ML - Vegas Magazine

Vegas - 2015 - Issue 5 - September - Fall Fashion - Kate King

Vegas Magazine - Niche Media - There is a place beyond the crowds, beyond the ropes, where dreams are realized and success is celebrated. You are invited.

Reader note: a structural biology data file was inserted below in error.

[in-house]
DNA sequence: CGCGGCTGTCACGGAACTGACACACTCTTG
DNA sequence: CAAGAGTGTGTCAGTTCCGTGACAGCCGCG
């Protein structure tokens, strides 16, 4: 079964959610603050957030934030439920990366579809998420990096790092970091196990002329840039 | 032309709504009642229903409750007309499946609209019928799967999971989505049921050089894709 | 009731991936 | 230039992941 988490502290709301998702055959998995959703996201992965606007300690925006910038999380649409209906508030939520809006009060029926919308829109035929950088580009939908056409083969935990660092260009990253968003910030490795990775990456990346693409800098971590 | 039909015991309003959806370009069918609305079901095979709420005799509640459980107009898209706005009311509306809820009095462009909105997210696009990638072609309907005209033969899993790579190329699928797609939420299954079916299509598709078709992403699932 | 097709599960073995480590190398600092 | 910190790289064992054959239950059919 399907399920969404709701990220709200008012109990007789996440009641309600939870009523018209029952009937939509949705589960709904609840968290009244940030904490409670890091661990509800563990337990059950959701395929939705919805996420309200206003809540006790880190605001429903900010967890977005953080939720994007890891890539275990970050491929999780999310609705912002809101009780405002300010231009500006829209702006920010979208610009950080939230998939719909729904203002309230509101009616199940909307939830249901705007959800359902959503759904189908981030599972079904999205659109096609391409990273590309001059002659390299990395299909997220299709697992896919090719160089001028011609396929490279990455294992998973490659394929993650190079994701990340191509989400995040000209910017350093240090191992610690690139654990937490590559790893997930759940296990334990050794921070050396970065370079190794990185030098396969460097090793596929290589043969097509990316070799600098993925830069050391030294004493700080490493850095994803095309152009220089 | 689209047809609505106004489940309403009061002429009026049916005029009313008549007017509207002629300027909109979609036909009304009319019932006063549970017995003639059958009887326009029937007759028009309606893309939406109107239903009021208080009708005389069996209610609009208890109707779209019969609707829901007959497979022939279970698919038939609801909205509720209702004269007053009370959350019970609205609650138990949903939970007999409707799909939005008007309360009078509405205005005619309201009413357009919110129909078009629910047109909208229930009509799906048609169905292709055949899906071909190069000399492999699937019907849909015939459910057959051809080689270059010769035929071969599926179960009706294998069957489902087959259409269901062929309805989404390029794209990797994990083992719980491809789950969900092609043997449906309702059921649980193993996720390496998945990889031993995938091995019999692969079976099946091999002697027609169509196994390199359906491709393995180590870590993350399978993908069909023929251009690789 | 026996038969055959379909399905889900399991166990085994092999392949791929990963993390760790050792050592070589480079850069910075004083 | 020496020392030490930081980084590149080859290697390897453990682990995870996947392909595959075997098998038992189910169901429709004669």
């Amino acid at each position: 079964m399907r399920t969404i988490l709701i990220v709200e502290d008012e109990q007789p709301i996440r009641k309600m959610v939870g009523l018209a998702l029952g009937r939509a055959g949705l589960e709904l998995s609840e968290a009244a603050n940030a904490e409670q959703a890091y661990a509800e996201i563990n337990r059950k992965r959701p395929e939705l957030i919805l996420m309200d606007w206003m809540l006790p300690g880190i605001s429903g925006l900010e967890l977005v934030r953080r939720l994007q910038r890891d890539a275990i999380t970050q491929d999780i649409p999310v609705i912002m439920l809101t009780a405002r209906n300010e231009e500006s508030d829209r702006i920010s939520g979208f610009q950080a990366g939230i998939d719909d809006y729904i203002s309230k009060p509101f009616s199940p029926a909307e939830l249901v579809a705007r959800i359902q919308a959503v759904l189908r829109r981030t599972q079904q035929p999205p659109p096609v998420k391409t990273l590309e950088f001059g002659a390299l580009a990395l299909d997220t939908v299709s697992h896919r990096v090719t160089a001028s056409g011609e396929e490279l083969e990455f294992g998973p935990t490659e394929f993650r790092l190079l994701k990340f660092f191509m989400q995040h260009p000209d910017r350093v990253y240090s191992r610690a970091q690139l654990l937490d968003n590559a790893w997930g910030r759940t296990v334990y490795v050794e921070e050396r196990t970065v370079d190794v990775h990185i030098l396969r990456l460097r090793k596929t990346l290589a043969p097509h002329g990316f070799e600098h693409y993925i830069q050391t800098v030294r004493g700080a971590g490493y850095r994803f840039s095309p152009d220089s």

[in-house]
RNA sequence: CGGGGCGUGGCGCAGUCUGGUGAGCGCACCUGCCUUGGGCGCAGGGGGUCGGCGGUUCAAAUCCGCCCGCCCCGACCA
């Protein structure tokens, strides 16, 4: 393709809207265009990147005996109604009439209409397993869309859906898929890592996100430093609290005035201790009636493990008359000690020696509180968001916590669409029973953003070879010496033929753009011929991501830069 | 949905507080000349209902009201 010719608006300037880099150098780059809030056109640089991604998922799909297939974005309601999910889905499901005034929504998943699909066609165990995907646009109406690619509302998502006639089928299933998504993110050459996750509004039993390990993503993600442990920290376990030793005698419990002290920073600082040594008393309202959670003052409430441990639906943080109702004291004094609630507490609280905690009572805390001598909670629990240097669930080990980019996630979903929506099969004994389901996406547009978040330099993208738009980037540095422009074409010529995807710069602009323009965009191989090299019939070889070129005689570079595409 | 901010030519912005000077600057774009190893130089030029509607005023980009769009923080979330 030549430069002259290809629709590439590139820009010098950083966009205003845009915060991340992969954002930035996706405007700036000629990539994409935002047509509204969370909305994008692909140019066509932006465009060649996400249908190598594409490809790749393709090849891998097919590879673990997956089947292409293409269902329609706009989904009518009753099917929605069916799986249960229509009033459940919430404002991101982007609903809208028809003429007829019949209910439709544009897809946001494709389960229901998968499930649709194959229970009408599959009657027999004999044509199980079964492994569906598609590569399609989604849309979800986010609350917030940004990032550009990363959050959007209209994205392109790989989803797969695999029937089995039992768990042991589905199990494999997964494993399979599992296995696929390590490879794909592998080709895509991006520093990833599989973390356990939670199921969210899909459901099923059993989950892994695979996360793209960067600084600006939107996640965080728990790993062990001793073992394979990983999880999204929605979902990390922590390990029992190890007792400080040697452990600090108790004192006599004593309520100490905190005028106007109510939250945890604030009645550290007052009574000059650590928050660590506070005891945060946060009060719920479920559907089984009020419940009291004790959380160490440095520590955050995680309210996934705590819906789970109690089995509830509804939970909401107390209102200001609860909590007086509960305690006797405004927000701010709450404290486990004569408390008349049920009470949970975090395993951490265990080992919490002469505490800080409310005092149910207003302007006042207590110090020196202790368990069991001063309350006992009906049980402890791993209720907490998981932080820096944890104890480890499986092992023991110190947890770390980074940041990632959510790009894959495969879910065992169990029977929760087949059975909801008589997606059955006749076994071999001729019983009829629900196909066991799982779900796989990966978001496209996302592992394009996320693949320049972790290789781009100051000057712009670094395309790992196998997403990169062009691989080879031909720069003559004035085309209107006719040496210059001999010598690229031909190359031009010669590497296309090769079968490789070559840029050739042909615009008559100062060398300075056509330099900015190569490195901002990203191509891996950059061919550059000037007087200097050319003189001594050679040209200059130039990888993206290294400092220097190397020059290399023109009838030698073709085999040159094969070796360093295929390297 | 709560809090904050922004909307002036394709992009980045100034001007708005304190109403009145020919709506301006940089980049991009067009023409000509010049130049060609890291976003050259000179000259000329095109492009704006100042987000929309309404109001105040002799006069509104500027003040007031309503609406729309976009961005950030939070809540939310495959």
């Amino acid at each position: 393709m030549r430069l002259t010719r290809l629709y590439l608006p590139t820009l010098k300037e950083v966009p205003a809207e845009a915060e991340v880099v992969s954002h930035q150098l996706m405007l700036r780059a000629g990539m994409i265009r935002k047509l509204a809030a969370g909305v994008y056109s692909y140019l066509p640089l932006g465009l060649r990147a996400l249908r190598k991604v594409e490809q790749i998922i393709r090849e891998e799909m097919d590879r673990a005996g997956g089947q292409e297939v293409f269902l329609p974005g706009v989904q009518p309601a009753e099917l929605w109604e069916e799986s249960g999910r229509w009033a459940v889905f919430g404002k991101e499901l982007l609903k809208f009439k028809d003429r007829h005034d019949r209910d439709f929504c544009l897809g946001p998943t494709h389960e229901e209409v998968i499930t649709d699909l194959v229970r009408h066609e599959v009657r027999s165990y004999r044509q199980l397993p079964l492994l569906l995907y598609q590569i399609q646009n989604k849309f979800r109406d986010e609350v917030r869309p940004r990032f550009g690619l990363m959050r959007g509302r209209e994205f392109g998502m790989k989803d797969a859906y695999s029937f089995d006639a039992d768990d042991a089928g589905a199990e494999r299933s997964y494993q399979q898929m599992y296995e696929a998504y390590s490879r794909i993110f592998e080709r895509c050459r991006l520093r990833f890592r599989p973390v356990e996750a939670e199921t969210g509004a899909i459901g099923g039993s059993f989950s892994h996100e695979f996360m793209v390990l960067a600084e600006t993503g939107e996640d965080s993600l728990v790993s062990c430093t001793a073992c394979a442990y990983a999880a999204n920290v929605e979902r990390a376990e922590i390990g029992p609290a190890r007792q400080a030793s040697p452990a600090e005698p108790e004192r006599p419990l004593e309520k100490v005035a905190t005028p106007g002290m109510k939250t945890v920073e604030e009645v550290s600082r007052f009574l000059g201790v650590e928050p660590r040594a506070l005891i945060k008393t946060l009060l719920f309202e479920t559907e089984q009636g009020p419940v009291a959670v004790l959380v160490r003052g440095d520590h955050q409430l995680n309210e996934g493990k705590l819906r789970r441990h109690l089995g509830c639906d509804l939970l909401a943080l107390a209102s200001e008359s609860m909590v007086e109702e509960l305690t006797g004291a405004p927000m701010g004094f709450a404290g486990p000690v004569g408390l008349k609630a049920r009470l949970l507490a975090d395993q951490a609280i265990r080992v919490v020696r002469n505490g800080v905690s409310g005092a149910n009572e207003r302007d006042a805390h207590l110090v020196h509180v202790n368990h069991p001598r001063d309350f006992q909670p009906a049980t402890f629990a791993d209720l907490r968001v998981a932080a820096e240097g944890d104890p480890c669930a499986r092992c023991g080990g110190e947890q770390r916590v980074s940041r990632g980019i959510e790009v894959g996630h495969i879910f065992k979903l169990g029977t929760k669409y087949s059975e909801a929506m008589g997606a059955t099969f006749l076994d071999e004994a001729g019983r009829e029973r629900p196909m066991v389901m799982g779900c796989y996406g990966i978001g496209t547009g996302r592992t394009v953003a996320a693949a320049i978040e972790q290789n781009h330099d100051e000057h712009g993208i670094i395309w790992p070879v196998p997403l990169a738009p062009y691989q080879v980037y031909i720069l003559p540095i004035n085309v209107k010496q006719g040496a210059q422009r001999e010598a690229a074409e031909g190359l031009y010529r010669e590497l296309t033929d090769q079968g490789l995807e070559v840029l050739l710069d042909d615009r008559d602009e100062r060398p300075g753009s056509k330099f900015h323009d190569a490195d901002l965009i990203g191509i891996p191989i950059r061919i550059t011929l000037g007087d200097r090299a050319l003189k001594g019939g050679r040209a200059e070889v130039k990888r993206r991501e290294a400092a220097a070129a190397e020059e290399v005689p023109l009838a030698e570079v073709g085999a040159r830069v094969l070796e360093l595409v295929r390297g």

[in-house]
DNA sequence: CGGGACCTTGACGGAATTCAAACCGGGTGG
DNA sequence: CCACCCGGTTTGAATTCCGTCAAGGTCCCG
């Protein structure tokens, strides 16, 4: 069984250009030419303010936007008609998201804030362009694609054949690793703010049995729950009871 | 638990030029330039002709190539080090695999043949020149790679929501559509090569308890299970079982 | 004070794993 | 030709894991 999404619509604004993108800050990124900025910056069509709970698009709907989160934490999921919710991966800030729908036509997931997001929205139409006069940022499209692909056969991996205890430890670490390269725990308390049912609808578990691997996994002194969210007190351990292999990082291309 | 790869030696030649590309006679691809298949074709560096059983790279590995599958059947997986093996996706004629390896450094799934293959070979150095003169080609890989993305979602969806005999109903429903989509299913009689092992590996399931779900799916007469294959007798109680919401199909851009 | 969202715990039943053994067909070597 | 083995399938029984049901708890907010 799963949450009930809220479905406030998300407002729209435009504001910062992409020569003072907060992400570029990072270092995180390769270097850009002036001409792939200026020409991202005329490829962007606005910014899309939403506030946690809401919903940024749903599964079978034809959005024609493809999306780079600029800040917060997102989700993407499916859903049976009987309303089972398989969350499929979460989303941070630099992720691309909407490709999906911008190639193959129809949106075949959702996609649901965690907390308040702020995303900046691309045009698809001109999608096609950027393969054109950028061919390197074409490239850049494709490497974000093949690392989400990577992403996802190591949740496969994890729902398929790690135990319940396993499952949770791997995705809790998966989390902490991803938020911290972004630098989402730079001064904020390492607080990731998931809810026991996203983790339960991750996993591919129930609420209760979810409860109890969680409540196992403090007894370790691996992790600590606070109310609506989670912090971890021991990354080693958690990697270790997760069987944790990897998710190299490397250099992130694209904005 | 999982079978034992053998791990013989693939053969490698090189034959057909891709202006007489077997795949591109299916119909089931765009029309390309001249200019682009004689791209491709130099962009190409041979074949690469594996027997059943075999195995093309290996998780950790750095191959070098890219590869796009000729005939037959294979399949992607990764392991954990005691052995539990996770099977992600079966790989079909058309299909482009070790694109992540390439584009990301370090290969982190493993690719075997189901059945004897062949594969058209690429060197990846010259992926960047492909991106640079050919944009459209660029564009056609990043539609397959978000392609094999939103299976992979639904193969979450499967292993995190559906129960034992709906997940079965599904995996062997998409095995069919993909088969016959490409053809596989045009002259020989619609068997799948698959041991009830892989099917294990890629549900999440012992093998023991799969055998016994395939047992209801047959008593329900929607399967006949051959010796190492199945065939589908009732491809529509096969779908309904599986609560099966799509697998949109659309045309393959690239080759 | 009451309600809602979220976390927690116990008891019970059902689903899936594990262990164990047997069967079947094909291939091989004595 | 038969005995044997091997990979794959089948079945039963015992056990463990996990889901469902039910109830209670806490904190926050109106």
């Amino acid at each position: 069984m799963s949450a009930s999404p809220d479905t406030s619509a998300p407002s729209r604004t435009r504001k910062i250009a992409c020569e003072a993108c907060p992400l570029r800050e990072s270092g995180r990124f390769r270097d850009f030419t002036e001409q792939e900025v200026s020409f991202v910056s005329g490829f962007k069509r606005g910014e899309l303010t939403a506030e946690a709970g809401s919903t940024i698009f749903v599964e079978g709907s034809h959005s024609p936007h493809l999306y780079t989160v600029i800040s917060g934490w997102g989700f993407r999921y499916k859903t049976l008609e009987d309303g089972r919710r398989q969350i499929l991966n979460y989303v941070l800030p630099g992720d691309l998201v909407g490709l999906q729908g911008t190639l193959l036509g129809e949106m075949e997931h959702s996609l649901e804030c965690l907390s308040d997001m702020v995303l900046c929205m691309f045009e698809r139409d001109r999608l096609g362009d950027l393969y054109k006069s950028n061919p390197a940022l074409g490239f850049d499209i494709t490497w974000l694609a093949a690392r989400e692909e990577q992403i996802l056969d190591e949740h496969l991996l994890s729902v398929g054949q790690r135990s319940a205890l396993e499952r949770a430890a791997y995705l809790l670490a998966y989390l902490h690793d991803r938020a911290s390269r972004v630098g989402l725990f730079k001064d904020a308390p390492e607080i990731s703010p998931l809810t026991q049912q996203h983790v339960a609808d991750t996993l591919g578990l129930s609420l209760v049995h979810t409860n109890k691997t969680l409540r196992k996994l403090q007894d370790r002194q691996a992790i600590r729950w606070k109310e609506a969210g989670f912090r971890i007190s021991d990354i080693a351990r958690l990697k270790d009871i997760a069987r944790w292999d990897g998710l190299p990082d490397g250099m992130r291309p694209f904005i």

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photography by Mikayla WhitMore (radio City pizzeria); hannah espina-Ching (Makers & Finders); anthony Mair (siegel's 1941) Margaritas are a must at La Comida, which has more varieties of tequila than it has seats. Bocho Dow ntow n culinar y pioneer Dan Coughlin, of Le Thai renow n, follows his first success w ith a (mostly) traditional sushi joint in a renovated flophouse. Next up : Le Pho, in Juhl. 124 S. Si xth St., 702-750-0707; This under-the-radar café, in a former furniture shop on a block of vintage boutiques, specializes in amped-up Latin comfort foods, like spicy mushroom empanadas and chorizo Brussels sprouts. 1120 S. Main St., 702-586-8255; makersandf siegel's 1941 The retrofitted steakhouse Flame at El Cortez pays homage to the oldest family-owned casino's former boss, Bugsy Siegel, and the year he took over the joint. Take a seat in one of the red power booths in the back (with your back to the wall, natch). 600 E. Fremont St., 702- 385-5200; radio city Pizzeria New partners are turning a slice house into an innovative Italian restaurant whose ambitious backyard bar, Retroscena, ser ves more than 70 amari – one of the largest selections found any where. 508 Fremont St., 702-982-5055; see change Whether retroftted, revamped, or rebuilt, these Downtown eateries used to be something else entirely. // taste buds // St., 702-385-0838; to Downtown3rd. MTO Cafe (500 S. Main St., 702-380-8229; ), which has since opened a second loca- tion at Downtown Summerlin, started as a breakfast hot spot across from City Hall. Downtown Project, an investor in Eat, created Downtown Container Park (707 Fremont St.), currently stacked with every- thing from gourmet hot dogs at Cheffini's (702-527-7599; and authentic street food at Pinches Tacos (702-910-3100; to craft cocktails at Oak & Ivy (702-945-6717; and a relaxing full-service restaurant in The Perch (702-854-1418; And then came the game-changer: the small-plate paradise Carson Kitchen, in the refurbished John E. Carson building at 124 South Sixth Street, along with the mad- scientist sweets shop O Face Doughnuts (702-476-3223; "Carson Kitchen brought a lot of attention to Downtown, thanks to Kerry Simon," says Dan Adams, Downtown Project's director of food and beverage. "More of that would help, not that that's everything. But it's really about the chefs and getting them here opening different concepts." Most people wouldn't think of Zappos boss Tony Hsieh's Downtown Project as a major player in food and drink, but the development company has the biggest restaurant and bar footprint in the neigh- borhood. It owns and operates the backyard game – driven Gold Spike (702- 476-1082;, The Perch, Oak & Ivy, and the Fremont East grocery store The Market, and it serves as partner, investor, or landlord for numerous spots, including La Comida, O Face, Banger Brewing, and the Container Park restaurants. Downtown Project is also involved in the upcoming Fremont East restaurant The Smashed Pig Gastropub (from No b u Matsuhisa – trained Linda Rodriguez) as well as the sizzling new tri- umvirate of trendy destinations in the renovated building at 616 East Carson Avenue (at Seventh Street): chef Bradley Manchester's Glutton (, chef Donald Lemperle's VegeNation (vege na t i, and chef Brandon Trahan's Zydeco Po-Boys ( Talk about chefs and distinctive concepts. "What's cool about being down here is we still haven't touched on all the different cuisines and styles of service," says Adams. "There are so many possibilities left." And Howard's dual concepts are perhaps the most exciting of all. First up is Harvest & Larder, opening in October, to be joined later by Grazing Pig Charcuterie, both in a cool, industrialish building in the Arts District, just off Main Street—an area growing in its own right with the recent addition of beer, coffee, and noodle spots. At Comme Ça, Howard was well-known for his house-made charcute- rie program, so the prominence of that element makes sense. But it's only the beginning. "My idea is about showcasing ingredients as fully as possible, about simplicity, and about preserving American history through cuisine," he says. But most important to Howard is what seems to be the number-one overall goal of Downtown proprietors: opening your favorite neighborhood restaurant, "somewhere where they know your name and what you like to eat and drink." Perhaps Howard's restaurants will be the ones that focus an even larger spotlight on Downtown. Or maybe it will be PublicUs (1126 Fremont St., 702-331- 5500; public, a hip, dynamic artisanal bakery and coffeehouse. Or it could be something else, previously undreamed-of dishes from the inventive mind of a chef, known or unknown, who has yet to announce his or her plans. But one thing is certain: It will be exciting to watch—and taste. V  81

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